Zoran Čutura

Zoran Čutura (born 12 March 1962 in Zagreb) is a former Croatian basketball player. After ending his professional basketball career he started working as a sports journalist and columnist.[1]

Zoran Čutura
Personal information
Born (1962-03-12) 12 March 1962 (age 61)
Zagreb, SR Croatia, SFR Yugoslavia
Listed height2.02 m (6 ft 8 in)
Career information
Playing career1978–1995
PositionSmall forward / Power forward
Career history
1978–1981Industromontaža / Monting
1993–1995Croatia Osiguranje
Career highlights and awards

Professional careerEdit

Čutura started playing basketball in his hometown Zagreb. His first club was the second division club Industromontaža where he spent three years. In 1981 he joined the Zagreb powerhouse Cibona where Mirko Novosel was starting to build the future European champion team with players like the veteran Krešimir Ćosić, Aleksandar Petrović, Dražen Petrović, Andro Knego, Ivo Nakić and Branko Vukićević. This team won two back-to-back European Champions Cups in 1985 and 1986.[2]

In his first season in Cibona (1981–82), Čutura won a triple crown: the Yugoslav Cup by defeating Bosna in the final, the Yugoslav League by winning in the first play-off organized by the Basketball Federation of Yugoslavia and the European Cup Winners' Cup by defeating Real Madrid in the final. He won another Yugoslav Cup in 1983 and another Yugoslav League trophy in 1984. The second triple crown came in 1985, this time including the European champion title. For their second European trophy Cibona defeated Real Madrid in the final again with Čutura scoring 16 points.

Čutura won his second European champion title in 1986 participating with 16 points in the final victory against Žalgiris.

Čutura won two more Yugoslav Cups in 1986 and 1988 as well as another European Cup Winners' Cup in 1987. In the final victory against Scavolini Pesaro he scored six points. His last trophy with Cibona was the Croatian League in 1992.

In 1993, after 12 seasons spent in Cibona, Čutura moved to Split where he spent two seasons before retiring. With Split he won his last trophy—the Croatian Cup in 1994.

National team careerEdit

Čutura played with the Yugoslavia national basketball team at the 1979 European Championship for Cadets where his team took gold. He was the team's leading scorer with a 23.9 points average. Čutura's second major tournament was the first World Under-19 Championship, held the same year in Brazil where Yugoslavia finished fourth. His teammates included Željko Obradović, Goran Grbović and Zoran Radović. He was the team's top scorer with 16.3 ppg. He was once again the top scorer (22.8 p) of his team (even though still playing for a second division club) at the 1980 European Championship for Juniors where he won silver.[2]

Čutura's first major senior tournament was the 1985 EuroBasket where Yugoslavia took seventh place.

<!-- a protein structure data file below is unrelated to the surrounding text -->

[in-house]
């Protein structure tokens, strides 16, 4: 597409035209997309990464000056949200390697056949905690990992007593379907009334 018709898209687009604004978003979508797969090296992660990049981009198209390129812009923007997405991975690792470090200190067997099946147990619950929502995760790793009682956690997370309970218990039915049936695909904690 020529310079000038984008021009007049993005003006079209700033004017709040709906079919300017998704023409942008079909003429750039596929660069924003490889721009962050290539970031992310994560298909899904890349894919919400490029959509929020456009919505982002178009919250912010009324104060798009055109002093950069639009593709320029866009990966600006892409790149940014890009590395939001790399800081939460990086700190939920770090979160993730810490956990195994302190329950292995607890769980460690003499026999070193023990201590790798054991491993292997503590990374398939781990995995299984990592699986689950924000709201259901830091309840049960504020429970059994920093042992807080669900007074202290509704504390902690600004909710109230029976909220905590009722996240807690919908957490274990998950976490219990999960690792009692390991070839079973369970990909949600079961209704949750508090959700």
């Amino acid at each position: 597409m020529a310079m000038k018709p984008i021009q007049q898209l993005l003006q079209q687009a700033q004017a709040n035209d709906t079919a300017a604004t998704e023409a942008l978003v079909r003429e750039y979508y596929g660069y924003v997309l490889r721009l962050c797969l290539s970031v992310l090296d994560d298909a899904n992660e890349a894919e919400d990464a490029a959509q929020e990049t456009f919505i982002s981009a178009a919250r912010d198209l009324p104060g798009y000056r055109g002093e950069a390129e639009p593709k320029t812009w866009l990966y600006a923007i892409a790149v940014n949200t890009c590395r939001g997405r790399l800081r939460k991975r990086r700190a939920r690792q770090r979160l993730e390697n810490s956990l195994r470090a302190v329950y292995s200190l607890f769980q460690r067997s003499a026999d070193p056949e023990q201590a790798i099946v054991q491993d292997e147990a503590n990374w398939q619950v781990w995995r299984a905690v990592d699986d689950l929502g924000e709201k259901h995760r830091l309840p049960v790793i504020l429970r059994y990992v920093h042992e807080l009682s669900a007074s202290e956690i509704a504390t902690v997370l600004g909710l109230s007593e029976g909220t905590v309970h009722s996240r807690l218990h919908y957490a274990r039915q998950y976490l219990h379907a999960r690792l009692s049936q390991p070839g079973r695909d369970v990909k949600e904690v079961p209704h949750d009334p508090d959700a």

Čutura won his first senior medal at the 1986 World Championship where he played in a talent-packed team alongside Dražen Petrović, Aleksandar Petrović, Dražen Dalipagić, Vlade Divac, Danko Cvjetićanin and others. Yugoslavia took bronze with Čutura contributing 10.3 ppg.

Head coach Krešimir Ćosić did not call-up Čutura for the 1987 EuroBasket, but Čutura was back on the team at the 1988 Summer Olympics under coach Dušan Ivković. Yugoslavia took silver with Čutura making 8.2 ppg.[3] At the 1989 Eurobasket played in front of his hometown crowd Čutura (5.0 ppg) along with Dražen Petrović, Dino Rađa, Žarko Paspalj, Vlade Divac, Predrag Danilović, Toni Kukoč, Jure Zdovc and others took gold.[2]

Čutura's last major tournament was the 1990 World Championship where Yugoslavia were crowned champions. Čutura averaged 4.8 ppg. After the breakup of Yugoslavia, Čutura never made a major tournament squad for the Croatia national basketball team.

After basketballEdit

After his professional basketball career Čutura started working as a sports journalist and columnist. In 2008 he won a prize for the best Croatian sports journalist while writing for Jutarnji list.[4]

Personal lifeEdit

Čutura is married to Gordana Gojnić-Čutura, a former Croatia women's national volleyball team player.[5]

He is the father of Tomislav, a former basketball player at Lycoming College in Pennsylvania and Hana, a professional volleyball player,[6] occasional Croatia women's national volleyball team player and former student of the University of California, Berkeley. While she studied she played for the Golden Bear volleyball team that was a semifinalist at the 2007 NCAA Division I women's volleyball tournament Final Four, as well as being the 2009 Pac-10 Player of the Year.[7]


  1. ^ "Zoran Čutura – biblija košarke i novinarstva". vice.com (in Serbian). 27 August 2015. Retrieved 30 November 2018.
  2. ^ a b c "Zoran Cutura, a great from the shadows". euroleague.net. 9 November 2014. Retrieved 30 November 2018.
  3. ^ Evans, Hilary; Gjerde, Arild; Heijmans, Jeroen; Mallon, Bill; et al. "Zoran Čutura". Olympics at Sports-Reference.com. Sports Reference LLC. Archived from the original on 18 April 2020. Retrieved 28 January 2016.
  4. ^ "Nagrada mi je poticaj da vas i dalje nerviram". jutarnji.hr (in Croatian). 18 February 2008. Retrieved 30 November 2018.
  5. ^ "HZSN: Zoran Čutura sportski novinar godine". poslovni.hr (in Croatian). 19 February 2008. Retrieved 30 November 2018.
  6. ^ "Odbile smo očeve i košarku i, kao mame, posvetile se odbojci". arhiva.nacional.hr (in Croatian). 6 May 2003. Retrieved 30 November 2018.
  7. ^ "Player Bio: Hana Cutura". calbears.cstv.com. Archived from the original on 14 September 2008. Retrieved 27 August 2008.

External linksEdit